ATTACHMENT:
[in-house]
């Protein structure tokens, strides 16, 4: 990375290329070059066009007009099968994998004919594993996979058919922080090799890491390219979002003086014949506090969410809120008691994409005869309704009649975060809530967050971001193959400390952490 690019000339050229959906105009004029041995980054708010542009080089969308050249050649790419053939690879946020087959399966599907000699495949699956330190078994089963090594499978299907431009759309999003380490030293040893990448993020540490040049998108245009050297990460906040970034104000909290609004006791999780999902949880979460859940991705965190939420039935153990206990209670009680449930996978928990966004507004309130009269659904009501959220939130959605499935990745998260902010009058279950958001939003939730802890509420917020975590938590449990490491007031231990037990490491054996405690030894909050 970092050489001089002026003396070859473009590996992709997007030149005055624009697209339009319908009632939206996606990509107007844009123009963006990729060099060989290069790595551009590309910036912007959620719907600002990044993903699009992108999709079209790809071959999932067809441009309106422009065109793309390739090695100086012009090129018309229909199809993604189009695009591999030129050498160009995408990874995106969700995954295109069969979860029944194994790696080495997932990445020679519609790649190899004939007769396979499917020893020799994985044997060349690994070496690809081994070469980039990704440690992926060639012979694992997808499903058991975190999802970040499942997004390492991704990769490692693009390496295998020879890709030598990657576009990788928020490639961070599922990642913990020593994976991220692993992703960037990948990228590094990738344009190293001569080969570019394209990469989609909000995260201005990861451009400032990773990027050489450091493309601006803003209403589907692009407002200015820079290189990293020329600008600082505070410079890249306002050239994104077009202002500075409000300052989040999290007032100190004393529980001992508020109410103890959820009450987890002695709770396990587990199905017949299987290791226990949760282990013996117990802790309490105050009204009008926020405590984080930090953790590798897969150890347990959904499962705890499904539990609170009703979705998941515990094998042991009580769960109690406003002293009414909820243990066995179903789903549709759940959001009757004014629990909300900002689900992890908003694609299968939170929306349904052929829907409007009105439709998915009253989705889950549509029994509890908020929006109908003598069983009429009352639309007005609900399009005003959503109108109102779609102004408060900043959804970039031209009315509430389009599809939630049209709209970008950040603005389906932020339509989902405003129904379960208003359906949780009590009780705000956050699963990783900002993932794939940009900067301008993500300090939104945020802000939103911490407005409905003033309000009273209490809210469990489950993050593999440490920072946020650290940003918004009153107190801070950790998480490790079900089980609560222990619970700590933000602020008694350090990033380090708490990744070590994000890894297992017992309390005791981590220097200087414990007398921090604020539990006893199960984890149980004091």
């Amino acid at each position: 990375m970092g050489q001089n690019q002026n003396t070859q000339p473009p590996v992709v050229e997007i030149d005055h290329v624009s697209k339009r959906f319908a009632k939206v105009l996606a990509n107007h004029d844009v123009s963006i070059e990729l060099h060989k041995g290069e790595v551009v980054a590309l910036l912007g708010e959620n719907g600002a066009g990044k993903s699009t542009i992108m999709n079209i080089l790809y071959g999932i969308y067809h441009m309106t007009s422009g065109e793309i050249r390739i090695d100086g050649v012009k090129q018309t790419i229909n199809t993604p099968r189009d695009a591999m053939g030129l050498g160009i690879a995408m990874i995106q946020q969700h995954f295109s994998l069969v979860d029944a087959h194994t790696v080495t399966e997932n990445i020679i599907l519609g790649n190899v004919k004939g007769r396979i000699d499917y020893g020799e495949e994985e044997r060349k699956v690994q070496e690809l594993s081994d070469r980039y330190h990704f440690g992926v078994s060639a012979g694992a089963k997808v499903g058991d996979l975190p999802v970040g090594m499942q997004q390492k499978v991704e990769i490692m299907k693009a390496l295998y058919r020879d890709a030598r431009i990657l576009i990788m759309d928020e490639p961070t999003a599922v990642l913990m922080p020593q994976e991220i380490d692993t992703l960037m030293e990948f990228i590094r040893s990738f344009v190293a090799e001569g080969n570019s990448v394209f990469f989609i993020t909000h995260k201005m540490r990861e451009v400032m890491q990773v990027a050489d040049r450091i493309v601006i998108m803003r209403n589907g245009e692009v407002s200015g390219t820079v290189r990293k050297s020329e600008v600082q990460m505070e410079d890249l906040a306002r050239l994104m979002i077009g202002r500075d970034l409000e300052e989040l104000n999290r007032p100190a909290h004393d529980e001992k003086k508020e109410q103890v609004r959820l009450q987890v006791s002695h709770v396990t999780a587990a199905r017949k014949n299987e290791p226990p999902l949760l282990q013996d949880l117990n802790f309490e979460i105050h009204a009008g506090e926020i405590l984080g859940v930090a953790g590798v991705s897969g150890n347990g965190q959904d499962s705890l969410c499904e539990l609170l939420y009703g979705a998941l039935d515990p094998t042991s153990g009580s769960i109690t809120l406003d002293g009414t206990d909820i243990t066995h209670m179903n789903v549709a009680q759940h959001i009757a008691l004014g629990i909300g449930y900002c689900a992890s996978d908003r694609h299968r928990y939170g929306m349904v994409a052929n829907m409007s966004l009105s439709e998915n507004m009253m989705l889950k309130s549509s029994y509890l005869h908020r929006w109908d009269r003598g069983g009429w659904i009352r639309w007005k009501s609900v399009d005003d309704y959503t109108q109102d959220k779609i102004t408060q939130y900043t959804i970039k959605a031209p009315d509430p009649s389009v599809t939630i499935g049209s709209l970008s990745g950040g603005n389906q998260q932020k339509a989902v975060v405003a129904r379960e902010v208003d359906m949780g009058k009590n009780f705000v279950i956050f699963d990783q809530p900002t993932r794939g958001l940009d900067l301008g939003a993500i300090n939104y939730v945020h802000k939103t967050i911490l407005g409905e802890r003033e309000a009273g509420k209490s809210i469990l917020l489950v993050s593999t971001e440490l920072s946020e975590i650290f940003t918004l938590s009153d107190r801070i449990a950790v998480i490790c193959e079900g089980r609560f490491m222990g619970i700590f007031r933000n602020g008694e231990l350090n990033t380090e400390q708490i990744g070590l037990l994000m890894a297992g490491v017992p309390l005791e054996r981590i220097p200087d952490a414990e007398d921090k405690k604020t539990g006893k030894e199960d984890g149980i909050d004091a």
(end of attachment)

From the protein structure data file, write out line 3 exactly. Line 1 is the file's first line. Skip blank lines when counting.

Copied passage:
């Amino acid at each position: 990375m970092g050489q001089n690019q002026n003396t070859q000339p473009p590996v992709v050229e997007i030149d005055h290329v624009s697209k339009r959906f319908a009632k939206v105009l996606a990509n107007h004029d844009v123009s963006i070059e990729l060099h060989k041995g290069e790595v551009v980054a590309l910036l912007g708010e959620n719907g600002a066009g990044k993903s699009t542009i992108m999709n079209i080089l790809y071959g999932i969308y067809h441009m309106t007009s422009g065109e793309i050249r390739i090695d100086g050649v012009k090129q018309t790419i229909n199809t993604p099968r189009d695009a591999m053939g030129l050498g160009i690879a995408m990874i995106q946020q969700h995954f295109s994998l069969v979860d029944a087959h194994t790696v080495t399966e997932n990445i020679i599907l519609g790649n190899v004919k004939g007769r396979i000699d499917y020893g020799e495949e994985e044997r060349k699956v690994q070496e690809l594993s081994d070469r980039y330190h990704f440690g992926v078994s060639a012979g694992a089963k997808v499903g058991d996979l975190p999802v970040g090594m499942q997004q390492k499978v991704e990769i490692m299907k693009a390496l295998y058919r020879d890709a030598r431009i990657l576009i990788m759309d928020e490639p961070t999003a599922v990642l913990m922080p020593q994976e991220i380490d692993t992703l960037m030293e990948f990228i590094r040893s990738f344009v190293a090799e001569g080969n570019s990448v394209f990469f989609i993020t909000h995260k201005m540490r990861e451009v400032m890491q990773v990027a050489d040049r450091i493309v601006i998108m803003r209403n589907g245009e692009v407002s200015g390219t820079v290189r990293k050297s020329e600008v600082q990460m505070e410079d890249l906040a306002r050239l994104m979002i077009g202002r500075d970034l409000e300052e989040l104000n999290r007032p100190a909290h004393d529980e001992k003086k508020e109410q103890v609004r959820l009450q987890v006791s002695h709770v396990t999780a587990a199905r017949k014949n299987e290791p226990p999902l949760l282990q013996d949880l117990n802790f309490e979460i105050h009204a009008g506090e926020i405590l984080g859940v930090a953790g590798v991705s897969g150890n347990g965190q959904d499962s705890l969410c499904e539990l609170l939420y009703g979705a998941l039935d515990p094998t042991s153990g009580s769960i109690t809120l406003d002293g009414t206990d909820i243990t066995h209670m179903n789903v549709a009680q759940h959001i009757a008691l004014g629990i909300g449930y900002c689900a992890s996978d908003r694609h299968r928990y939170g929306m349904v994409a052929n829907m409007s966004l009105s439709e998915n507004m009253m989705l889950k309130s549509s029994y509890l005869h908020r929006w109908d009269r003598g069983g009429w659904i009352r639309w007005k009501s609900v399009d005003d309704y959503t109108q109102d959220k779609i102004t408060q939130y900043t959804i970039k959605a031209p009315d509430p009649s389009v599809t939630i499935g049209s709209l970008s990745g950040g603005n389906q998260q932020k339509a989902v975060v405003a129904r379960e902010v208003d359906m949780g009058k009590n009780f705000v279950i956050f699963d990783q809530p900002t993932r794939g958001l940009d900067l301008g939003a993500i300090n939104y939730v945020h802000k939103t967050i911490l407005g409905e802890r003033e309000a009273g509420k209490s809210i469990l917020l489950v993050s593999t971001e440490l920072s946020e975590i650290f940003t918004l938590s009153d107190r801070i449990a950790v998480i490790c193959e079900g089980r609560f490491m222990g619970i700590f007031r933000n602020g008694e231990l350090n990033t380090e400390q708490i990744g070590l037990l994000m890894a297992g490491v017992p309390l005791e054996r981590i220097p200087d952490a414990e007398d921090k405690k604020t539990g006893k030894e199960d984890g149980i909050d004091a």